This book reflects my experience and discussions with other enterprise architects. I will attempt to justify the claims made in this chapter in the remainder of the book. However, there are, necessarily,many matters of opinion.
In particular, the message I'll try to get across will be that we should apply J2EE torealize OO design, not let J2EE technologies dictate object design.
Familiarity with J2EE components has been assumed. We'll take a close look at container services in the following chapters, but please refer to an introductory book on J2EE if the concepts discussed are unfamiliar.
Goals of an Enterprise Architecture
Before we begin to examine specific issues in J2EE architecture, let's consider what we're trying to achieve.A well-designed J2EE application should meet the following goals. Note that while we're focusing on J2EE-based solutions, these goals apply to all enterprise applications:
Enterprise software is important to an organization. Its users expect it to be reliable and bug-free. Hence we must understand and take advantage of those parts of J2EE that can help usbuild robust solutions and must ensure that we write quality code.
Be performant and scalable
Enterprise applications must meet the performance expectations of their users. They must alsoexhibit sufficient
– the potential for an application to support increased load, givenappropriate hardware. Scalability is a particularly important consideration for Internet applications, for which it is difficult to predict user numbers and behavior. Understanding the J2EE infrastructure is essential for meeting both these goals. Scalability will typically requiredeploying multiple server instances in a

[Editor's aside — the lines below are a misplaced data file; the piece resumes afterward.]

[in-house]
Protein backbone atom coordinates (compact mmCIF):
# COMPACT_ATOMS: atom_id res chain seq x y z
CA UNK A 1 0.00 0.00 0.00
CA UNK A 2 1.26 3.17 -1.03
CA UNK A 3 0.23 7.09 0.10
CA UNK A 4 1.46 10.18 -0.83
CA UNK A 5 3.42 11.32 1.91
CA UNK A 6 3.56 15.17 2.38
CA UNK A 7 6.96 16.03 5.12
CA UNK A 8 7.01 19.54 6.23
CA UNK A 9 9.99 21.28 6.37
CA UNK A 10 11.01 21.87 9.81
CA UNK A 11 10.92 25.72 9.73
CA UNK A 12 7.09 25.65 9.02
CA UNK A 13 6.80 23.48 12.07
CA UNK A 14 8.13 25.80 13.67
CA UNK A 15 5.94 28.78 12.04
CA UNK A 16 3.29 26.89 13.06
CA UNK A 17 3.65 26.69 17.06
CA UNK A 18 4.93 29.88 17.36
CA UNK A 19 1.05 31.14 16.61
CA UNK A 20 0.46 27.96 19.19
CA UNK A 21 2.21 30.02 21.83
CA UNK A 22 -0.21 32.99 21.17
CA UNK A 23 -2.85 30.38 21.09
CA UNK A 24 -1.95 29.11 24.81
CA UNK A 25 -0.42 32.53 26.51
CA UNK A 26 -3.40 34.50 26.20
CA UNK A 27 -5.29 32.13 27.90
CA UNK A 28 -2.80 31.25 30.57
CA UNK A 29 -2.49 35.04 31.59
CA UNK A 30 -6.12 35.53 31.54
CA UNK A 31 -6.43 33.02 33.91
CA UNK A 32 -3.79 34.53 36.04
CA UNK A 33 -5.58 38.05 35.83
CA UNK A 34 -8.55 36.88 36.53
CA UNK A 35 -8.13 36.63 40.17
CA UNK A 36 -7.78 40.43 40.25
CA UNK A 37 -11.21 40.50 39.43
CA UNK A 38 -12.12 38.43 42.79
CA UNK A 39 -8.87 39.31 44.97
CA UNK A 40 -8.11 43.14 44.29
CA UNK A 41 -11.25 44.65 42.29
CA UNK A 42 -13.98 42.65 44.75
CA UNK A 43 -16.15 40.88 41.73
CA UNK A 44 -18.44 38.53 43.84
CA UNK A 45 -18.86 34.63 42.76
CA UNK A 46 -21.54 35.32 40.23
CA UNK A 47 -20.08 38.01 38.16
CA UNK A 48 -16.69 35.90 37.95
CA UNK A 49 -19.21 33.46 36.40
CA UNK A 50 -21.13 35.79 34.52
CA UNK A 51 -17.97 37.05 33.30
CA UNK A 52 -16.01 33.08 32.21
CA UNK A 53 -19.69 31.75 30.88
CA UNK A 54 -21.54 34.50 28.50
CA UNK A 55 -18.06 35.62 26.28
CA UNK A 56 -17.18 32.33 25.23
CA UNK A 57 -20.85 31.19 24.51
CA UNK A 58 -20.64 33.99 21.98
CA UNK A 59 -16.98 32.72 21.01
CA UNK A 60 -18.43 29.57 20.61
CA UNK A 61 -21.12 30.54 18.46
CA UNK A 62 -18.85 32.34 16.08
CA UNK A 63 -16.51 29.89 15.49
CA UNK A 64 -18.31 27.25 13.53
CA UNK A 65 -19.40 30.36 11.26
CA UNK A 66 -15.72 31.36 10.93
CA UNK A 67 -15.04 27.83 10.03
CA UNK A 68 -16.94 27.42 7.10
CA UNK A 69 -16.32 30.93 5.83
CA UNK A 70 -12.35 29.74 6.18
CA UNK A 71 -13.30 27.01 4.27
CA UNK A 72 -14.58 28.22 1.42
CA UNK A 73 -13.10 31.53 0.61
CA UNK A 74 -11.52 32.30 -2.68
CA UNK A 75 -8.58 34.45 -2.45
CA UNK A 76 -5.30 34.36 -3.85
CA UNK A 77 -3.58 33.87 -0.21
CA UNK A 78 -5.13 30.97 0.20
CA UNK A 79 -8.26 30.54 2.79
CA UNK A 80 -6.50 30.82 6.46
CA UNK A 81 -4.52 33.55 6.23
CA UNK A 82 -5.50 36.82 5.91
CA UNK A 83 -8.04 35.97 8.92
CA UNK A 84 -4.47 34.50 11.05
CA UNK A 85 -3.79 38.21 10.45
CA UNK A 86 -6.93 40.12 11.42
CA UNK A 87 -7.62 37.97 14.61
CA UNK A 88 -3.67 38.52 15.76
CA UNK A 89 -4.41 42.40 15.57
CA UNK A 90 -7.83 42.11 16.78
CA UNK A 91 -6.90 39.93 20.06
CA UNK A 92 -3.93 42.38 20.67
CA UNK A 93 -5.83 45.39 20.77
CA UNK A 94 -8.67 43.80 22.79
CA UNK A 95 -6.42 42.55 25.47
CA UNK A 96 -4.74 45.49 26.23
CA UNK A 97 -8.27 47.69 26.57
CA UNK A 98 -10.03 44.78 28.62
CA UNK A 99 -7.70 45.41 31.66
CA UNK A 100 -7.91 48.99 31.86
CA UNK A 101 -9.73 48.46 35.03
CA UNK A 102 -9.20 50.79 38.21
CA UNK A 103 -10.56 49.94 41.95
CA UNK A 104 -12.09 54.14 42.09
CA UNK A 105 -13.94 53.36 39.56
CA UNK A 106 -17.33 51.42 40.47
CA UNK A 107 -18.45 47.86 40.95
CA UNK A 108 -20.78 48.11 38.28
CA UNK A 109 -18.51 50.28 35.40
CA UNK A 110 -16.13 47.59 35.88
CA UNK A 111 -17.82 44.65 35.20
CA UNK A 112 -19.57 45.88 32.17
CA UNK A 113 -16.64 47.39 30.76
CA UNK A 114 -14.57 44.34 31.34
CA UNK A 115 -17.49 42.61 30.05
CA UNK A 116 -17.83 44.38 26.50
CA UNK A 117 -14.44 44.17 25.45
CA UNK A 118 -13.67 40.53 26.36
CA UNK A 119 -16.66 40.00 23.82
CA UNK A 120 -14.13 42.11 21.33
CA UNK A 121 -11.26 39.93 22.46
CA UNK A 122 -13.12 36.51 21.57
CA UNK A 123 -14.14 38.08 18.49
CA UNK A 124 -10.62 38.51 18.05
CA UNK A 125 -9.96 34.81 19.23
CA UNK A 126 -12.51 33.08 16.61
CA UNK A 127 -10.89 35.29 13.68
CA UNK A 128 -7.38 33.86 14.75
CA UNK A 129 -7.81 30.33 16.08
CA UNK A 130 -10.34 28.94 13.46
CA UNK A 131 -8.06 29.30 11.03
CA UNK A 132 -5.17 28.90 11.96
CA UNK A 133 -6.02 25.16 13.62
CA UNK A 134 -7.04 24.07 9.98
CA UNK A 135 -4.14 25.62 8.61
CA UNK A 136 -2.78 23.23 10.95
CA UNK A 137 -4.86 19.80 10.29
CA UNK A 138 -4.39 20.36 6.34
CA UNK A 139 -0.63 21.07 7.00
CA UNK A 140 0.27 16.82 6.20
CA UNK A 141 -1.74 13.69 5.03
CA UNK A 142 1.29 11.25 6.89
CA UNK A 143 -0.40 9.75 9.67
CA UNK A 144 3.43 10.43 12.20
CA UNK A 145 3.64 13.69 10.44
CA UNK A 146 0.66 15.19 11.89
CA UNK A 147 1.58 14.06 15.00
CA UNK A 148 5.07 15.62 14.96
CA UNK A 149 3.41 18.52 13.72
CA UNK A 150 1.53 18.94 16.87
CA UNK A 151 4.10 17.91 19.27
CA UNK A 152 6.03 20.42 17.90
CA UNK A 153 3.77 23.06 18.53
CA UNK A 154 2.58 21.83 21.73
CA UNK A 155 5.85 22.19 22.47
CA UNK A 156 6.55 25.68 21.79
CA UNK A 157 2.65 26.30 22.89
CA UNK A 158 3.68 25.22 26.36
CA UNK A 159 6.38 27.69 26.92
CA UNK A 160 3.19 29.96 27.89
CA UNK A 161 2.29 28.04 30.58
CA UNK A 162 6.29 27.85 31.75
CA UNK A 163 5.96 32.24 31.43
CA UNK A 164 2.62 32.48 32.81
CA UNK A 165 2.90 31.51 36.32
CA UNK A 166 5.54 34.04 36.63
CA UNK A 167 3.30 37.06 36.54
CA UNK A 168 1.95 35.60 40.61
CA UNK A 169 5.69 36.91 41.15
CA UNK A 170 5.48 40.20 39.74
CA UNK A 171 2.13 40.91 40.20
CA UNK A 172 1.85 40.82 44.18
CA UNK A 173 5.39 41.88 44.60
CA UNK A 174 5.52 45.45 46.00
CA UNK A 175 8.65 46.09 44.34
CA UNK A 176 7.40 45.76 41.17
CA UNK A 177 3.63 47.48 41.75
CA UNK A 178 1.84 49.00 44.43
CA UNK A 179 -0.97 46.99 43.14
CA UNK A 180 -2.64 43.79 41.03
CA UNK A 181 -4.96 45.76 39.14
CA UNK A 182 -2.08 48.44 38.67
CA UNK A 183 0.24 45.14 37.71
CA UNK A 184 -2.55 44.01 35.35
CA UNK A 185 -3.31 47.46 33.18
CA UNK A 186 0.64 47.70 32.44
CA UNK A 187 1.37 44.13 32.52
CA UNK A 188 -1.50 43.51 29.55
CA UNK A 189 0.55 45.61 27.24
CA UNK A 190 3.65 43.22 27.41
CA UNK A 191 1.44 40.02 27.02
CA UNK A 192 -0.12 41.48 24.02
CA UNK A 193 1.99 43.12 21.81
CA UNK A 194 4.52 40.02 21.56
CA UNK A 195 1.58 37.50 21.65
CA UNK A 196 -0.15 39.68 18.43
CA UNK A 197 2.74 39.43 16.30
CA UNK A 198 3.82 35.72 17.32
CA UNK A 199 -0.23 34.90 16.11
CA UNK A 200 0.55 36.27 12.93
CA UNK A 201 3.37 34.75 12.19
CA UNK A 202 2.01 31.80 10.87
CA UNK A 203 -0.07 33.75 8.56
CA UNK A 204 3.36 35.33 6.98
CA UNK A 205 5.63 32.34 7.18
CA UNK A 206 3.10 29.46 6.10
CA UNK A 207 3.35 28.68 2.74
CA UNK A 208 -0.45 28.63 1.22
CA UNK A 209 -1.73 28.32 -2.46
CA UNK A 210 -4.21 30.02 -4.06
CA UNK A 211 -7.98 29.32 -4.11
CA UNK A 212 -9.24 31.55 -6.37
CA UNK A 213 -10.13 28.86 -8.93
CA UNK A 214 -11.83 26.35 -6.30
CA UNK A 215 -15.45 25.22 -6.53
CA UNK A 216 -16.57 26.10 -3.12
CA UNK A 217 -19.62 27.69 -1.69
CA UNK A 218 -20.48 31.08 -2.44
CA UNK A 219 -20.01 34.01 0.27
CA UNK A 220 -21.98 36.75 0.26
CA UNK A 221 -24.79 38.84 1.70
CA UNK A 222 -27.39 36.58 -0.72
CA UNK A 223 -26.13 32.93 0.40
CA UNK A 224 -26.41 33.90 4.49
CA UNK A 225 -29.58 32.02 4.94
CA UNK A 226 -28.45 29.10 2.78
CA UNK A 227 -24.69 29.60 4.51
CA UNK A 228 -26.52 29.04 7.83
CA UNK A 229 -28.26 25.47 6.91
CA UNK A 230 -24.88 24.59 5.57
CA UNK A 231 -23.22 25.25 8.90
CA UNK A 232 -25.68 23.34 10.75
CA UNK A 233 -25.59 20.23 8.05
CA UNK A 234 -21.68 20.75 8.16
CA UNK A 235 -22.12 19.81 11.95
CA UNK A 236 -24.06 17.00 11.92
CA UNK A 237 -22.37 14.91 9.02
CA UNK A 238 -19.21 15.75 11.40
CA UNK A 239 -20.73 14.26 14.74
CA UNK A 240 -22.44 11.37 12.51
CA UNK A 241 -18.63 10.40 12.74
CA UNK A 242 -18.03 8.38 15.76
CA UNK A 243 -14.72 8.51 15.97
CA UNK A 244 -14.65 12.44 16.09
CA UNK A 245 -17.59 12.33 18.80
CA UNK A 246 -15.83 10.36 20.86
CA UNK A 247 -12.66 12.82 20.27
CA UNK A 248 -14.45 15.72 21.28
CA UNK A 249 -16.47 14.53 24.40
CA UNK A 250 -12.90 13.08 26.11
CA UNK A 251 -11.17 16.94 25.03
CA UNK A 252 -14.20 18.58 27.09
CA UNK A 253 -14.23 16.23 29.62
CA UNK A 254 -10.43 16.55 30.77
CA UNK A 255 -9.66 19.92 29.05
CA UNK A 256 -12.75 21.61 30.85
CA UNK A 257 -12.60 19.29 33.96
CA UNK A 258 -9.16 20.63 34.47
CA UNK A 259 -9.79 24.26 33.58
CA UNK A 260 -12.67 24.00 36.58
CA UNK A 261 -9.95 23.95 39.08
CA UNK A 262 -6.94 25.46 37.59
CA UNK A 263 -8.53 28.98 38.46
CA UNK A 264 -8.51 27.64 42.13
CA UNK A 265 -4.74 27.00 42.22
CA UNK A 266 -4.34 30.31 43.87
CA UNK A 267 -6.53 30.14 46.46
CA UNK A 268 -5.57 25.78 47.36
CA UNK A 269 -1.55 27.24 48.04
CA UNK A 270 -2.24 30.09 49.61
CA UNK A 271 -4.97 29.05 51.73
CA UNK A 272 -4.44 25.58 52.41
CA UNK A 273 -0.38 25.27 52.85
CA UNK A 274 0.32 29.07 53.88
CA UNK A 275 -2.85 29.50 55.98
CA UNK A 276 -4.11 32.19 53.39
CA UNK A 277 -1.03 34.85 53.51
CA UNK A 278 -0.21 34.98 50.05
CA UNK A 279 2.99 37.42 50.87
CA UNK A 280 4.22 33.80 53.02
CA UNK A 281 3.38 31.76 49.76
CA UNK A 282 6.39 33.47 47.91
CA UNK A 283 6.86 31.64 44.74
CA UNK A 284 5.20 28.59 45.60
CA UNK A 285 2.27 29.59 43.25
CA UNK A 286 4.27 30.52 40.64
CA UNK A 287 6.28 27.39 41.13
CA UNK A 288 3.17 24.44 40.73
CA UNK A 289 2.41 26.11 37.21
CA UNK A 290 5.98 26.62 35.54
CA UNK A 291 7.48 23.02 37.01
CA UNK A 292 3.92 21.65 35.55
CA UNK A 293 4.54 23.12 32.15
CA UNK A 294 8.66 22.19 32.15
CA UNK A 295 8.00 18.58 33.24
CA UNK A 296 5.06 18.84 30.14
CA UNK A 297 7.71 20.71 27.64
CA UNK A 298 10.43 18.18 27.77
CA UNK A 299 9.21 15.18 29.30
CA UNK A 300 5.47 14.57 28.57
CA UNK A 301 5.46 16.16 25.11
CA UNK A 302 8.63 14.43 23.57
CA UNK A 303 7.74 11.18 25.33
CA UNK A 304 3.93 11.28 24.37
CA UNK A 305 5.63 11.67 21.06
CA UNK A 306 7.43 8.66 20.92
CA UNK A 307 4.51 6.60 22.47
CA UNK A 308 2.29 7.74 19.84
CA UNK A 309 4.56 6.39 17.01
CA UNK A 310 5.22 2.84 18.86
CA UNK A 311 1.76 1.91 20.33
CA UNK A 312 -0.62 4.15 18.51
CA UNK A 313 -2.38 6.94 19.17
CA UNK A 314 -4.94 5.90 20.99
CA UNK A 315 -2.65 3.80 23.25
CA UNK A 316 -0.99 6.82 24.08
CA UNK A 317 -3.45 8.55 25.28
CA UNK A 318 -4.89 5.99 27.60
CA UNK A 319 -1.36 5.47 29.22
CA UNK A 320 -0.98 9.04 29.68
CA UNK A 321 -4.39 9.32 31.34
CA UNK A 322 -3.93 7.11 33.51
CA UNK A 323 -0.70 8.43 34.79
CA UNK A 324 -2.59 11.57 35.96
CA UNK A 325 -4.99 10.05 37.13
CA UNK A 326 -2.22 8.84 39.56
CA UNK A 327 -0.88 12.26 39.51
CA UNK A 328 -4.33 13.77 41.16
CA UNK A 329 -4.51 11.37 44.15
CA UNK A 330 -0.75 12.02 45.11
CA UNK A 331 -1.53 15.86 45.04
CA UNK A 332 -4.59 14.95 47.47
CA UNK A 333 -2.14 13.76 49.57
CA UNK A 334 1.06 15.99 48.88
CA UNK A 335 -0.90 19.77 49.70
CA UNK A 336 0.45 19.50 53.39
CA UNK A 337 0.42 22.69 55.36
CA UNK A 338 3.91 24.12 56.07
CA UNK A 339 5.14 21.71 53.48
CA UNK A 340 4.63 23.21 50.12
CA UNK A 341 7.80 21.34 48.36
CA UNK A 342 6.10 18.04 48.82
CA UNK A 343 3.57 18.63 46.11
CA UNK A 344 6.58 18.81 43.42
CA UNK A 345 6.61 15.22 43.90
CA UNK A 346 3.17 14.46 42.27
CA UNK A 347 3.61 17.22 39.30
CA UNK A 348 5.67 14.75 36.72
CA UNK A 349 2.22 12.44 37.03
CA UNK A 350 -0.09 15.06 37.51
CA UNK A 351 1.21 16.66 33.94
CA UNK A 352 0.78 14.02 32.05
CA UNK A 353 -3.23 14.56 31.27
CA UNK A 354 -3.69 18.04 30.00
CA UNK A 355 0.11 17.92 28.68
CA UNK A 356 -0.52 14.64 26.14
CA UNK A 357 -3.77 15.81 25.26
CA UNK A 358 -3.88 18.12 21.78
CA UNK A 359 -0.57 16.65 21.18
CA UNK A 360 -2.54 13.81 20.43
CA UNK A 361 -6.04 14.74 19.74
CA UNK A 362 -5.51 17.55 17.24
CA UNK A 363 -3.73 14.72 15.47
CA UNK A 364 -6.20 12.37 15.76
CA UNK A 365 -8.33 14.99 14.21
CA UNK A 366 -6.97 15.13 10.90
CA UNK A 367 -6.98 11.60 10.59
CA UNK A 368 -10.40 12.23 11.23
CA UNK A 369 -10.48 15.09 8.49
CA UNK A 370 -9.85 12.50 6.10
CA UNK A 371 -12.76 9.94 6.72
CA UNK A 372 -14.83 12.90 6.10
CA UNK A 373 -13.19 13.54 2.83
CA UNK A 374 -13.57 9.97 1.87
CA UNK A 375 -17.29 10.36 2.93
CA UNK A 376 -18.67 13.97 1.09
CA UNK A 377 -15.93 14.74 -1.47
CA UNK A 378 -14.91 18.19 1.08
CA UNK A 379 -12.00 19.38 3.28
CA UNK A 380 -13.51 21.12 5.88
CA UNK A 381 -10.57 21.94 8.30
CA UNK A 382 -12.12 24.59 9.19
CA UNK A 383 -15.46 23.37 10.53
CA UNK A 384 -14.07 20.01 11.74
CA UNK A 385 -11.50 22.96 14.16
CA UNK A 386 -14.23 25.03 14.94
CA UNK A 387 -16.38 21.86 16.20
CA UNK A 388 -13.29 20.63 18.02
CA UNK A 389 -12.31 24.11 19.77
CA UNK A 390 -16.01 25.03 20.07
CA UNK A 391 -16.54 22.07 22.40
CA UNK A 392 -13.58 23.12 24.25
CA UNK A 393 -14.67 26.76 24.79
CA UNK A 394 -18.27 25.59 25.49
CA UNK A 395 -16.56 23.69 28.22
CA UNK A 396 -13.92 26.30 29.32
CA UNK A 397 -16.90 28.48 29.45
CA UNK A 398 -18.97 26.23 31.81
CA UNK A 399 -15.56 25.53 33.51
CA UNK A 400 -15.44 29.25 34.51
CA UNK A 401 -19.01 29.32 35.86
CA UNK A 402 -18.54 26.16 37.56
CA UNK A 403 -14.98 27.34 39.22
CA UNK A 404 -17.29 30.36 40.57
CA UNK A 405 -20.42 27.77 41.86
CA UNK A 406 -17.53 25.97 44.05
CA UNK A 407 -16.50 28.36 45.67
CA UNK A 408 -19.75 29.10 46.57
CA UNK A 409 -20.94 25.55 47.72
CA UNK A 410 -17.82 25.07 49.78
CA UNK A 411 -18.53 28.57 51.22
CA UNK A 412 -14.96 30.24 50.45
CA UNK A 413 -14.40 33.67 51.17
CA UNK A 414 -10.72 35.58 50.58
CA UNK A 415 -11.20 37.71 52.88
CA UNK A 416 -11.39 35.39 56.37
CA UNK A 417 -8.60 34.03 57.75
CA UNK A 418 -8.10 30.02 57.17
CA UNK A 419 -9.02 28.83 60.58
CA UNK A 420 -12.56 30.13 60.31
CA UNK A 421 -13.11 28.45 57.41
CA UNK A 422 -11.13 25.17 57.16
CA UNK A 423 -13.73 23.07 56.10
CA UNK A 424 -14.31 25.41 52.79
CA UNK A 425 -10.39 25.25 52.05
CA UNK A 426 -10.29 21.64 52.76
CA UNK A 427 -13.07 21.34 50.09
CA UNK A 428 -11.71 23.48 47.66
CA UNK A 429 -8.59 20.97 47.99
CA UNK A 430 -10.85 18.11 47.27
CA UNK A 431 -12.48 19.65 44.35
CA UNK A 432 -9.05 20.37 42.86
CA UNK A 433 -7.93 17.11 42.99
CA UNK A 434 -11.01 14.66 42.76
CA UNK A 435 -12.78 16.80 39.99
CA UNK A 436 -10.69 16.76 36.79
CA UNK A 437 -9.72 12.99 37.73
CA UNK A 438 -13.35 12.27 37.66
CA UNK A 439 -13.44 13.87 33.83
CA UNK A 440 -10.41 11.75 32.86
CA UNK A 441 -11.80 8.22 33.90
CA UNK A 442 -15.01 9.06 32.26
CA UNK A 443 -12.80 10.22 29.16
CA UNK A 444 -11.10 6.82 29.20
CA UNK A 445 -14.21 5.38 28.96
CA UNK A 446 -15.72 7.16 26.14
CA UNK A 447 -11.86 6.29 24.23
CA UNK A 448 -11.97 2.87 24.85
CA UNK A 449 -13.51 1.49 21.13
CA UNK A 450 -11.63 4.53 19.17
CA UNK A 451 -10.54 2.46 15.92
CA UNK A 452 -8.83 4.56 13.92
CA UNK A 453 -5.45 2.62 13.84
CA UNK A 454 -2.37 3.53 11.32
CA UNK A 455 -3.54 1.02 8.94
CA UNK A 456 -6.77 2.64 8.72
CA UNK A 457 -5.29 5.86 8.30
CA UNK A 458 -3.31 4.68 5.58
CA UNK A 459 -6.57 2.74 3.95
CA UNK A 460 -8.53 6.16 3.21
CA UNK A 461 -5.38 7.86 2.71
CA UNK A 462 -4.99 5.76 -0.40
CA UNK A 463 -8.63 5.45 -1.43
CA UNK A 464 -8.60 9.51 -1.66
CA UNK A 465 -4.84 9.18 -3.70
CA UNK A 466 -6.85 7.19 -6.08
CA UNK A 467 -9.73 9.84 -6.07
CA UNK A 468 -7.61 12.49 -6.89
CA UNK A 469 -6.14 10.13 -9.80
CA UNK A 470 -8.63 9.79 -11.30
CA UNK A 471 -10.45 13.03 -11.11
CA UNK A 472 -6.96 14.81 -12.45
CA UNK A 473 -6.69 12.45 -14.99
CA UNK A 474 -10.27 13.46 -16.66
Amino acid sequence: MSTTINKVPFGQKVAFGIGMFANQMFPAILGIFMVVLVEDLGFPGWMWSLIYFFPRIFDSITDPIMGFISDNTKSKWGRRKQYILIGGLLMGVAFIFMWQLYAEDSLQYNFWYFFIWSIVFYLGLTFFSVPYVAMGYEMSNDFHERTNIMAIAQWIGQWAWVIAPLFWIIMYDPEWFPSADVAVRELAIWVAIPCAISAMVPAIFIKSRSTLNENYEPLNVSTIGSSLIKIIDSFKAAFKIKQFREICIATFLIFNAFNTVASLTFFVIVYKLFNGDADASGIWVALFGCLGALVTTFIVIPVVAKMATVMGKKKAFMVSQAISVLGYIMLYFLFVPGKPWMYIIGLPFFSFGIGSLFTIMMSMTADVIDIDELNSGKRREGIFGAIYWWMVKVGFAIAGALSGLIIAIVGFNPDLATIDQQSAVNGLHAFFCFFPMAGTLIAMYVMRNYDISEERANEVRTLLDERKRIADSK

. Clustering is a complex problem requiring sophisticated application server functionality. We must ensure that our applications aredesigned so that operation in a cluster is efficient.
Take advantage of OO design principles
OO design principles offer proven benefits for complex systems. Good OO design practice ispromoted by the use of proven
– recurring solutions to common problems.The concept of design patterns was popularized in OO software development by the classicbook
Design Patterns: Elements of Reusable Object-Oriented Software
ISBN 0- 201-63361-2
), which describes 23 design patterns with wide applicability. These patterns arenot technology-specific or language-specific.It's vital that we use J2EE to implement OO designs, rather than let our use of J2EE dictateobject design. Today there's a whole "J2EE patterns" industry. While many "J2EE patterns"are valuable, classic (non-technology-specific) design patterns are more so, and still highlyrelevant to J2EE.